So how many times have you fixed your kitchen drain only to find out it still leaks? How many times have you bought parts only to discover that they don’t quite fit? Or maybe your installing a new kitchen sink and want all the right drain parts. With our complete kitchen sink drain kit, you can throw away that drip bucket and do it right. We’ve scoured the country for the right parts to make installation a simple do-it-yourself job, with no leaks the first time! The real difference is in the various washers that we use to help ensure a leak-free installation. Nobody but us offers this kit.
Purchasing a complete kitchen drain kit includes all pieces shown above.
Some of you may question the reason for also replacing the baskets. Many leaks happen because water is leaking past the old hard putty, or because of a bad drain connection to the basket. Plus the threads on the basket can vary greatly, causing more grief when trying to make tight drain connections. To ensure the best leak-free connections for a problem kitchen sink drain, we recommend replacing the baskets, drain pipe and p-trap. Everything in this kit fits perfect, so don’t ruin the job by trying to reuse old parts.
Step 1 – Remove old drain parts.
Disconnect the p-trap from the drain line by unscrewing the nut shown in this picture. Keep a bucket handy for catching any drip. You don’t need to shut the water off, just remember not to use the faucet or you’ll get a lap full of water!
When you install the new drain, the new p-trap will simply screw back on here eliminating the need for any cutting and gluing. No thread tape or sealant is necessary when reconnecting. If you do not have this type of a p-trap, then some modifications will need to be made.
Unscrew the old drain nuts from the sink basket. Also, if you have a dishwasher, disconnect the hose from the nipple. Remove and discard the old drain and all the old nuts and washers.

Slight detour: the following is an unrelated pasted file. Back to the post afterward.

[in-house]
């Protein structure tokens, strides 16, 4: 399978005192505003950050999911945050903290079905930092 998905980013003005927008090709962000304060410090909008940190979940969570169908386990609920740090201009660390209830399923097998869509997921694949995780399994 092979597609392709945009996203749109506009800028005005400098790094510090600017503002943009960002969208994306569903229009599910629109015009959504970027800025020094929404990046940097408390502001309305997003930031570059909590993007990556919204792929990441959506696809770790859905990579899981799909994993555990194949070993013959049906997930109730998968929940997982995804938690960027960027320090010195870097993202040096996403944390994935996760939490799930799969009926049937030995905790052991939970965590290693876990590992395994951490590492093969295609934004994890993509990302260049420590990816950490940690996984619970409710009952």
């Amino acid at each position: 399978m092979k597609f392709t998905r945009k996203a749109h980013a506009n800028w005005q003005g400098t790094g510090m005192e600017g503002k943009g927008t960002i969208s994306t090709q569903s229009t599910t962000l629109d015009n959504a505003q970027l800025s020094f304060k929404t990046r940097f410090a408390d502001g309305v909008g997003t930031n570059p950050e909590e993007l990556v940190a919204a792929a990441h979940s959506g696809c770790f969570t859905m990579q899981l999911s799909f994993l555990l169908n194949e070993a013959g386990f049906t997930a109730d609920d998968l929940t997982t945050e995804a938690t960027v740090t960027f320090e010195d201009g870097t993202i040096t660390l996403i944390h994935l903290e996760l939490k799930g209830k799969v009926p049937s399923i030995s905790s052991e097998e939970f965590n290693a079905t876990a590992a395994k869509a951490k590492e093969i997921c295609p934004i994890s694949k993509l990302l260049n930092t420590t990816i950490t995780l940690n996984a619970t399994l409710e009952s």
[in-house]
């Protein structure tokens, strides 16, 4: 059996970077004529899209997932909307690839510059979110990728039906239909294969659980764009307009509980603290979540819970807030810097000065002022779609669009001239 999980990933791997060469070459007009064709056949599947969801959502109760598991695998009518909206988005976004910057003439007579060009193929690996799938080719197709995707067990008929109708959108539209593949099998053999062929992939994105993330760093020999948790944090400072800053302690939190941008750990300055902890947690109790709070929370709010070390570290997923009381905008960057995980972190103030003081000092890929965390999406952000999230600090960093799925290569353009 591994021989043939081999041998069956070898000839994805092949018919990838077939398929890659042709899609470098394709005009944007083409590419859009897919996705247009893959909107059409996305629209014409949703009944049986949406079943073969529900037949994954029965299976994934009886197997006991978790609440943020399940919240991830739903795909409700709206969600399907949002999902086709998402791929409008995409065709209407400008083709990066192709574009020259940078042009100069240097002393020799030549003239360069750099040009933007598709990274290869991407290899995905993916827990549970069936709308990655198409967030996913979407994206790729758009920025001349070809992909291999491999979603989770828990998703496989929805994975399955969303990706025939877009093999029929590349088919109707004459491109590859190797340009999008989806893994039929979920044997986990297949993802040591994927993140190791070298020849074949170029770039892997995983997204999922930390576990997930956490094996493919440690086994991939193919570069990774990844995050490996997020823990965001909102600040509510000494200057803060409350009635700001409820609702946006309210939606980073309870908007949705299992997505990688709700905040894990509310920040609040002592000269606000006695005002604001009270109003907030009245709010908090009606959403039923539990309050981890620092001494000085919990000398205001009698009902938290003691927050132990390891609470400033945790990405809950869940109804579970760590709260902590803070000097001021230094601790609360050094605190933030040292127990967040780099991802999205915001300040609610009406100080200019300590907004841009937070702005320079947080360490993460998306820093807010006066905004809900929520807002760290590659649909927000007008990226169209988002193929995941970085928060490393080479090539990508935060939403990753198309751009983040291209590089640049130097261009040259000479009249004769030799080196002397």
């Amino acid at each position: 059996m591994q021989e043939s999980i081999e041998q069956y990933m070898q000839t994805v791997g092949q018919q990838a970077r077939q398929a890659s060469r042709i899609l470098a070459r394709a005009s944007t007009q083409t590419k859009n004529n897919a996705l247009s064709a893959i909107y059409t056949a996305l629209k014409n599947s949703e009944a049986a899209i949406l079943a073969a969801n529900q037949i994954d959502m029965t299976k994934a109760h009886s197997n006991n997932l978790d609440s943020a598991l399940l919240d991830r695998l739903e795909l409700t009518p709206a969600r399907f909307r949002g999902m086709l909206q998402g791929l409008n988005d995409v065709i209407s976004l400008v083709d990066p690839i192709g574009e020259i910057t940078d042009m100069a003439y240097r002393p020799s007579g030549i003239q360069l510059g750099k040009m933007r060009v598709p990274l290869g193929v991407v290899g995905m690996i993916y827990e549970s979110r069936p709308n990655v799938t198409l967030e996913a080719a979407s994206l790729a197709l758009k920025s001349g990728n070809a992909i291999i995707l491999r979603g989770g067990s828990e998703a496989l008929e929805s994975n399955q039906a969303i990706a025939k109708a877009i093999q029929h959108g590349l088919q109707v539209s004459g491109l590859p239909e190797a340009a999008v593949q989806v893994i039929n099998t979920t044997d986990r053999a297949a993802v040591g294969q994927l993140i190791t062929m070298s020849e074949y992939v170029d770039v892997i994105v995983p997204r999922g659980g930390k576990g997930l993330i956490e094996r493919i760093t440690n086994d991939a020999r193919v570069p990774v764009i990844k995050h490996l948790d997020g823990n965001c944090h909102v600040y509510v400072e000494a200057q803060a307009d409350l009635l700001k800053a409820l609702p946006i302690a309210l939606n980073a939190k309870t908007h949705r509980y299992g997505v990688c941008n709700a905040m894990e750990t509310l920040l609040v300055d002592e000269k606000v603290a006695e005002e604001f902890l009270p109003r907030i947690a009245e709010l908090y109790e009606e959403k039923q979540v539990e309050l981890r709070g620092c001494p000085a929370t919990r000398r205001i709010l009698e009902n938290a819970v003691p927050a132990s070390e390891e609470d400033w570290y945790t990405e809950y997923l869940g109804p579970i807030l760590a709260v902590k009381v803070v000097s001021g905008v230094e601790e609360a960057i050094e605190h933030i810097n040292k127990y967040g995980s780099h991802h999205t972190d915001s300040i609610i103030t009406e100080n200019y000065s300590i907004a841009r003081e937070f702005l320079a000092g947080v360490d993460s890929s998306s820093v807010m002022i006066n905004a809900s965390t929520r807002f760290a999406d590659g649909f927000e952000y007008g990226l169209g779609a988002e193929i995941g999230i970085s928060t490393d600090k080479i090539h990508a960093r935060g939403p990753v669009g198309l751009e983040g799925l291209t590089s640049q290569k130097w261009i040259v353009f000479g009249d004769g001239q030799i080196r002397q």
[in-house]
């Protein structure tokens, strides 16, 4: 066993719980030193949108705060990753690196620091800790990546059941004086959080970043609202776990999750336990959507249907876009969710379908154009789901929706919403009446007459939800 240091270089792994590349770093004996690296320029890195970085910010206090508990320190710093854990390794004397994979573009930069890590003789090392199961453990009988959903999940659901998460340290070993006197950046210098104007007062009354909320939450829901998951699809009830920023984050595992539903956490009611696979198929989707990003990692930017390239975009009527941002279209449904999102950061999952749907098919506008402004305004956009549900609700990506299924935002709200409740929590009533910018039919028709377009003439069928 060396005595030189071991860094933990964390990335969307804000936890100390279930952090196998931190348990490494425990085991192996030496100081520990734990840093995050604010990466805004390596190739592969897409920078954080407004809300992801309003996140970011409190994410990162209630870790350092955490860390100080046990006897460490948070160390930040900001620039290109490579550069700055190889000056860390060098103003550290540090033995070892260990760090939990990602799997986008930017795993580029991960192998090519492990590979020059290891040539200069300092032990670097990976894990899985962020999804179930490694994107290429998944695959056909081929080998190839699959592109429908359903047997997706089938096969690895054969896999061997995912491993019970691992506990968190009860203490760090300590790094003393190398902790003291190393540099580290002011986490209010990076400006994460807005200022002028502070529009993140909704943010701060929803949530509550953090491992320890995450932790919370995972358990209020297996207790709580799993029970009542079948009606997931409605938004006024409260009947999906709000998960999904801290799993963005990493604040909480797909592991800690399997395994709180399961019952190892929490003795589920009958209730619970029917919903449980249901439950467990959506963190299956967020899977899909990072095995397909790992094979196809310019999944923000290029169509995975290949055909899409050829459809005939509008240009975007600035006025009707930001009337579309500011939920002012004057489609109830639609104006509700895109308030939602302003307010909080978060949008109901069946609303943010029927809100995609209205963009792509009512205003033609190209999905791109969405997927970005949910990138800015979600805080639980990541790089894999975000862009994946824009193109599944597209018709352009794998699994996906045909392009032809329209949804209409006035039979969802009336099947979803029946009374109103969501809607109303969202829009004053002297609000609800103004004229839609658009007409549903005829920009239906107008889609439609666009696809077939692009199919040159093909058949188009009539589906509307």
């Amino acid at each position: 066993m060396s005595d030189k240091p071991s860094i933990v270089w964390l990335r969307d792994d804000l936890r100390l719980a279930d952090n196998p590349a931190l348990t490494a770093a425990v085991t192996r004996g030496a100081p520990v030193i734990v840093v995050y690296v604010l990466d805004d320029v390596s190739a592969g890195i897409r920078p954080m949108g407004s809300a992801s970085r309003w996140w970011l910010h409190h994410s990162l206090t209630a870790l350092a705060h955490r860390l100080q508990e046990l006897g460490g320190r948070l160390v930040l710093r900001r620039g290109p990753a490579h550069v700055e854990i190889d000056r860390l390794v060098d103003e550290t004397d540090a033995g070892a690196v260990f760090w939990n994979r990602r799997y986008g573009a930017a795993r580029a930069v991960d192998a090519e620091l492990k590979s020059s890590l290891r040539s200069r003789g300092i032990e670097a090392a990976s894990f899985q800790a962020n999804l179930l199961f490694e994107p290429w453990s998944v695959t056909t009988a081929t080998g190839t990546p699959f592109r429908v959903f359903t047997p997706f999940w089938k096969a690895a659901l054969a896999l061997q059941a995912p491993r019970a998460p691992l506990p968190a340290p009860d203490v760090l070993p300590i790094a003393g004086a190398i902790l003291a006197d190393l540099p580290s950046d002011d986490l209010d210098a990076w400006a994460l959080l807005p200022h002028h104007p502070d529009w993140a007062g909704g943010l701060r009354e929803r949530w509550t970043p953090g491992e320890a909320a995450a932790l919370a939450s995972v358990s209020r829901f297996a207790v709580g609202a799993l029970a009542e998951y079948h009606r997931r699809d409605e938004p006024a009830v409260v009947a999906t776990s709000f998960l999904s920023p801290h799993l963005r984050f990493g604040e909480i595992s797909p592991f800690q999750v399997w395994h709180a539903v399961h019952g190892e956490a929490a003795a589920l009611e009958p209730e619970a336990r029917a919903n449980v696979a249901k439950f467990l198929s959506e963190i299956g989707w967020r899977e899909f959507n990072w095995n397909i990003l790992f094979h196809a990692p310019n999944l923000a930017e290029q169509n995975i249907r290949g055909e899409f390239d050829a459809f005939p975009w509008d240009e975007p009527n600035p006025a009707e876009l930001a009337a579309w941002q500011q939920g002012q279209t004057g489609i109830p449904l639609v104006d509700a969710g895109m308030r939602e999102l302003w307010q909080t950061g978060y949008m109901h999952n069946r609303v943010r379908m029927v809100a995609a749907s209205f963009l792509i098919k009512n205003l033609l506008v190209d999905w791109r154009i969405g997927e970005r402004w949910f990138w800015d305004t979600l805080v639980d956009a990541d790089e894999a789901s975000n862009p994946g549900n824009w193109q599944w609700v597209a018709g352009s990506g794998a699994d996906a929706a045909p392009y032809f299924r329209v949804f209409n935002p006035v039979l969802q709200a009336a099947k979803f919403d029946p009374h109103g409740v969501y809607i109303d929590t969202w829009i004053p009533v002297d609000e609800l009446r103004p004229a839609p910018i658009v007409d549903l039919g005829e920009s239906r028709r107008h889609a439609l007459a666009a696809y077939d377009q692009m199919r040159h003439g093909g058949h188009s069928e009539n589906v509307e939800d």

Step 2 – Remove baskets from the sink.
Using a spud wrench, loosen and remove the nut from the sink basket. If the basket spins while trying to remove the nut, jam a pair of pliers into the cross-pieces of the basket and hold while turning the nut. Once removed, clean away all the old putty and gunk. The spud wrench is available from any good hardware store or available on our plumbing parts page.
Step 3 – Install new sink baskets.
Again, be sure the area above and below the sink is clean and free of any old putty or gunk. Unlike most basket installations, no plumbers putty is needed. A special spongy washer is used instead of the putty. If you received a washer with a white backing, remove the backing, center it around the hole, and stick it to the sink. Set the basket into the hole.
If you received a washer with no white backing, simply slip the washer over the basket, and insert the basket into the hole.
From underneath the sink, secure the basket with a rubber washer, cardboard washer, and the nut. The cardboard washer helps the nut slip for easier tightening. Be sure the basket is centered in the hole while tightening. Snug with the spud wrench, but no need to overtighten. No plumbers tape or sealant is needed to install the sink baskets.
Repeat for the other sink basket.
Step 4 – Connect the drain.
Loosen the middle nut on the drain and slide the extension in or out to match the width of the sink basin. Add a cloth washer to each side and screw the nuts to the sink baskets. No tape or sealant is necessary.
Connect the p-trap as shown above. Note that the v-end of the plastic washer is pointed down. Again, no plumbers tape or sealant is needed.
Step 5 – Enjoy your new mobile home kitchen drain – No leaks!
Check that all nuts are tight, but don’t overtighten. If a v-shaped plastic washer comes loose, be sure the v-end is always pointed towards the pipe. When you tighten the nut, it should push the ‘v-end’ into the pipe, sealing it.
If you have a dishwasher, hook it back up. Now turn the water on. You should be leak free!